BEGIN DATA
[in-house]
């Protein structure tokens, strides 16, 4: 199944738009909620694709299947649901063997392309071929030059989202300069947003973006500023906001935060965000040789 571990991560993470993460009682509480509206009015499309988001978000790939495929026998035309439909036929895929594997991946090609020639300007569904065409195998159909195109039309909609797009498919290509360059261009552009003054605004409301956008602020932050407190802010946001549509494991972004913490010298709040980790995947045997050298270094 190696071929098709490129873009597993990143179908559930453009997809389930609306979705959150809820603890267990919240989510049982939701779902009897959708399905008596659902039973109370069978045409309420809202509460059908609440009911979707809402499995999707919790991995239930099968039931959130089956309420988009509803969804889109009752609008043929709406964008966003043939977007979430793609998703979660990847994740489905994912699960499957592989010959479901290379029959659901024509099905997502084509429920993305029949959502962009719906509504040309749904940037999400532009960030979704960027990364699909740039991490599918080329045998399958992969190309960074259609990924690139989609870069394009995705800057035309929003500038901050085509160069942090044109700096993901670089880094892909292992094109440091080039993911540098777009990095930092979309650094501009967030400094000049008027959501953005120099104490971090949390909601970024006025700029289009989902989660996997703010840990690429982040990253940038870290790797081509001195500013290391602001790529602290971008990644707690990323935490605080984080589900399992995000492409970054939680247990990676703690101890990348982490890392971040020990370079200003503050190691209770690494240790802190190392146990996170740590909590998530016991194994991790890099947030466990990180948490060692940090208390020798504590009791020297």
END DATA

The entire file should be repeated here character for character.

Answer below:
[in-house]
């Protein structure tokens, strides 16, 4: 199944738009909620694709299947649901063997392309071929030059989202300069947003973006500023906001935060965000040789 571990991560993470993460009682509480509206009015499309988001978000790939495929026998035309439909036929895929594997991946090609020639300007569904065409195998159909195109039309909609797009498919290509360059261009552009003054605004409301956008602020932050407190802010946001549509494991972004913490010298709040980790995947045997050298270094 190696071929098709490129873009597993990143179908559930453009997809389930609306979705959150809820603890267990919240989510049982939701779902009897959708399905008596659902039973109370069978045409309420809202509460059908609440009911979707809402499995999707919790991995239930099968039931959130089956309420988009509803969804889109009752609008043929709406964008966003043939977007979430793609998703979660990847994740489905994912699960499957592989010959479901290379029959659901024509099905997502084509429920993305029949959502962009719906509504040309749904940037999400532009960030979704960027990364699909740039991490599918080329045998399958992969190309960074259609990924690139989609870069394009995705800057035309929003500038901050085509160069942090044109700096993901670089880094892909292992094109440091080039993911540098777009990095930092979309650094501009967030400094000049008027959501953005120099104490971090949390909601970024006025700029289009989902989660996997703010840990690429982040990253940038870290790797081509001195500013290391602001790529602290971008990644707690990323935490605080984080589900399992995000492409970054939680247990990676703690101890990348982490890392971040020990370079200003503050190691209770690494240790802190190392146990996170740590909590998530016991194994991790890099947030466990990180948490060692940090208390020798504590009791020297």